Home
In this issue
April 9, 2014

Jonathan Tobin: Why Did Kerry Lie About Israeli Blame?

Samuel G. Freedman: A resolution 70 years later for a father's unsettling legacy of ashes from Dachau

Jessica Ivins: A resolution 70 years later for a father's unsettling legacy of ashes from Dachau

Kim Giles: Asking for help is not weakness

Kathy Kristof and Barbara Hoch Marcus: 7 Great Growth Israeli Stocks

Matthew Mientka: How Beans, Peas, And Chickpeas Cleanse Bad Cholesterol and Lowers Risk of Heart Disease

Sabrina Bachai: 5 At-Home Treatments For Headaches

The Kosher Gourmet by Daniel Neman Have yourself a matzo ball: The secrets bubby never told you and recipes she could have never imagined

April 8, 2014

Lori Nawyn: At Your Wit's End and Back: Finding Peace

Susan B. Garland and Rachel L. Sheedy: Strategies Married Couples Can Use to Boost Benefits

David Muhlbaum: Smart Tax Deductions Non-Itemizers Can Claim

Jill Weisenberger, M.S., R.D.N., C.D.E : Before You Lose Your Mental Edge

Dana Dovey: Coffee Drinkers Rejoice! Your Cup Of Joe Can Prevent Death From Liver Disease

Chris Weller: Electric 'Thinking Cap' Puts Your Brain Power Into High Gear

The Kosher Gourmet by Marlene Parrish A gift of hazelnuts keeps giving --- for a variety of nutty recipes: Entree, side, soup, dessert

April 4, 2014

Rabbi David Gutterman: The Word for Nothing Means Everything

Charles Krauthammer: Kerry's folly, Chapter 3

Amy Peterson: A life of love: How to build lasting relationships with your children

John Ericson: Older Women: Save Your Heart, Prevent Stroke Don't Drink Diet

John Ericson: Why 50 million Americans will still have spring allergies after taking meds

Cameron Huddleston: Best and Worst Buys of April 2014

Stacy Rapacon: Great Mutual Funds for Young Investors

Sarah Boesveld: Teacher keeps promise to mail thousands of former students letters written by their past selves

The Kosher Gourmet by Sharon Thompson Anyone can make a salad, you say. But can they make a great salad? (SECRETS, TESTED TECHNIQUES + 4 RECIPES, INCLUDING DRESSINGS)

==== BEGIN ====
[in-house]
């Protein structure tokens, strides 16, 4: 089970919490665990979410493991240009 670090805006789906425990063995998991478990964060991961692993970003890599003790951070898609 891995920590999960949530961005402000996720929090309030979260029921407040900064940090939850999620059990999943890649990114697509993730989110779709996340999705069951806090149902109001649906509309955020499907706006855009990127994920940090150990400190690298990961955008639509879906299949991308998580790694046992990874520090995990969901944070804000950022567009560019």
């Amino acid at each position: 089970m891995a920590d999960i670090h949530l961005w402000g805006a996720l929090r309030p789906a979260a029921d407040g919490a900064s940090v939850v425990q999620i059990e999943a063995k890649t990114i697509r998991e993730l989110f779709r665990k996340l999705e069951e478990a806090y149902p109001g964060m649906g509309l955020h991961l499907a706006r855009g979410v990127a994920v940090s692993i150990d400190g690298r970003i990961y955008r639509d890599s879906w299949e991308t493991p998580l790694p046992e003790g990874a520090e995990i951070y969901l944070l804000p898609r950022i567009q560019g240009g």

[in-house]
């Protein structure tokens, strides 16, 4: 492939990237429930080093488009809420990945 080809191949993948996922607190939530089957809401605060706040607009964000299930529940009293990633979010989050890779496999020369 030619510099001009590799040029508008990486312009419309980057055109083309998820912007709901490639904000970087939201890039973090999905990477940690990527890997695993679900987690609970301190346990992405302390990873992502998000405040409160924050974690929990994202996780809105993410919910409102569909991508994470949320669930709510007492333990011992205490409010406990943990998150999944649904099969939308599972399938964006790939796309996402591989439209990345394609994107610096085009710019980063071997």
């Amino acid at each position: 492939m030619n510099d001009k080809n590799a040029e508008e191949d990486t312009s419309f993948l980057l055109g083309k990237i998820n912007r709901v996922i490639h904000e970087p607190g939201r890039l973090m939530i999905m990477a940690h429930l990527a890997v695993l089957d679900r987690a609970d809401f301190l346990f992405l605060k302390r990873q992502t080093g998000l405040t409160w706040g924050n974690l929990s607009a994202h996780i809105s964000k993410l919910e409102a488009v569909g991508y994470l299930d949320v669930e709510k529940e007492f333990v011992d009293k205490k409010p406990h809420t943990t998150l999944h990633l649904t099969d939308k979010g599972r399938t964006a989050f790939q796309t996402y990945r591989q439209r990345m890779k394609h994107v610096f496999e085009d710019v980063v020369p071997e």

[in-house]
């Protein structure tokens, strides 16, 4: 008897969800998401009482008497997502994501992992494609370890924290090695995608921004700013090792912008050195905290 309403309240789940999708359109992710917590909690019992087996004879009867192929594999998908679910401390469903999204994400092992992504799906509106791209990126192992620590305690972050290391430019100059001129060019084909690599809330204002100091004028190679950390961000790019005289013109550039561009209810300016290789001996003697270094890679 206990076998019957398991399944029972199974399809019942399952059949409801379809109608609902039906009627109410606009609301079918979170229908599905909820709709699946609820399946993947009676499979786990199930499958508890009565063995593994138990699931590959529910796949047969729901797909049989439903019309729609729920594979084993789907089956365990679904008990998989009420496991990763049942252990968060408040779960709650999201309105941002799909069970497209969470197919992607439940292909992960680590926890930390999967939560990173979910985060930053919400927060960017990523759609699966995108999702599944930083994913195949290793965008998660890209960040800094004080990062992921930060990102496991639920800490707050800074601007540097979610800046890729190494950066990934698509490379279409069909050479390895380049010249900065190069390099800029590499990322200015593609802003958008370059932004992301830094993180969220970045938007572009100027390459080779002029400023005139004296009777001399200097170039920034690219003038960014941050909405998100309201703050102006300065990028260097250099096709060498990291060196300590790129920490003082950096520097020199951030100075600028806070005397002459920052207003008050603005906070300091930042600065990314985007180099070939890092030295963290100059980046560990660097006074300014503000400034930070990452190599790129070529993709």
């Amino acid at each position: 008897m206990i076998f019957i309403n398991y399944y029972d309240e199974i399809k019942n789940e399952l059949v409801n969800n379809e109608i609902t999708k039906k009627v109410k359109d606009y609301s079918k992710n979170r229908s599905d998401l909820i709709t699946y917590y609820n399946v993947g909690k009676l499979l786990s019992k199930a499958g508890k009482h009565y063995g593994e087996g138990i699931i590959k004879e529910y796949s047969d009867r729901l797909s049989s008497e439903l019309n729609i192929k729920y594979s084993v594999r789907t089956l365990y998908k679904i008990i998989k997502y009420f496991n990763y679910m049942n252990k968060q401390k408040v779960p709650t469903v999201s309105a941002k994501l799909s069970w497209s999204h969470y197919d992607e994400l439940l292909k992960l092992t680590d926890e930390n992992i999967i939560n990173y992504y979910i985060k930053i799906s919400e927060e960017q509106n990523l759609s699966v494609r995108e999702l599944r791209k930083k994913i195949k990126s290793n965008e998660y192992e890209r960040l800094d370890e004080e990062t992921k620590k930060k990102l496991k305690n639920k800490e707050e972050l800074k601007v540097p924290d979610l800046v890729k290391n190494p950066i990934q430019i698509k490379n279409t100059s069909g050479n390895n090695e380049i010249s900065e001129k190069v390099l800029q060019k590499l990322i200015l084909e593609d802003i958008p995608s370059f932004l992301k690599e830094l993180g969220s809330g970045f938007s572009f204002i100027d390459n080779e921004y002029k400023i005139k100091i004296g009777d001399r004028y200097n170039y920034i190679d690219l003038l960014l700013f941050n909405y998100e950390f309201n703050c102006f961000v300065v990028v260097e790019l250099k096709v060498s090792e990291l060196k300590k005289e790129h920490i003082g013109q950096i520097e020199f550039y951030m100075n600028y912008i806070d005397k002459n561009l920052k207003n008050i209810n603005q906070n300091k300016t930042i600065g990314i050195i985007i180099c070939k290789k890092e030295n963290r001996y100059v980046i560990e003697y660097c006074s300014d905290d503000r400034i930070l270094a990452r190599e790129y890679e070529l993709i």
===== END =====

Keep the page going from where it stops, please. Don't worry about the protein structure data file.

April 2, 2014

Paul Greenberg: Death and joy in the spring

Dan Barry: Should South Carolina Jews be forced to maintain this chimney built by Germans serving the Nazis?

Mayra Bitsko: Save me! An alien took over my child's personality

Frank Clayton: Get happy: 20 scientifically proven happiness activities

Susan Scutti: It's Genetic! Obesity and the 'Carb Breakdown' Gene

Lecia Bushak: Why Hand Sanitizer May Actually Harm Your Health

Stacy Rapacon: Great Funds You Can Own for $500 or Less

Cameron Huddleston: 7 Ways to Save on Home Decor

The Kosher Gourmet by Steve Petusevsky Exploring ingredients as edible-stuffed containers (TWO RECIPES + TIPS & TECHINQUES)

Jewish World Review May 21, 2007 / 4 Sivan, 5767

Order on our borders: GOPers blocked immigration reform, leaving Dems to fashion a sensible compromise

By Jack Kelly

>
Printer Friendly Version
Email this article

http://www.JewishWorldReview.com | Lou Barletta was elected Tuesday to a third term as mayor of Hazleton, a city of about 31,000 in northeastern Pennsylvania. Such an election normally would attract little national attention. But members of the U.S. Senate would be well advised to pay close attention to it.


A Republican, Mr. Barletta won his own primary, 1,343 votes to 80, in what the local newspaper, the Standard-Speaker, said "appears to be the biggest landslide in city history."


Mr. Barletta also won the Democratic primary, as a write-in candidate. He received 1,211 votes to 699 for the Democrat on the ballot, his predecessor as mayor.


What accounts for Mayor Barletta's amazing popularity in a city where registered Democrats outnumber Republicans by nearly 2-1?


Last August Hazleton passed ordinances which impose a $1,000 a day fine on any landlord in the city who rents to an illegal immigrant, and revokes for five years the business license of any employer who hires one. Prospective renters would be required to appear at city hall with proof of citizenship, or of a legal right to be in America.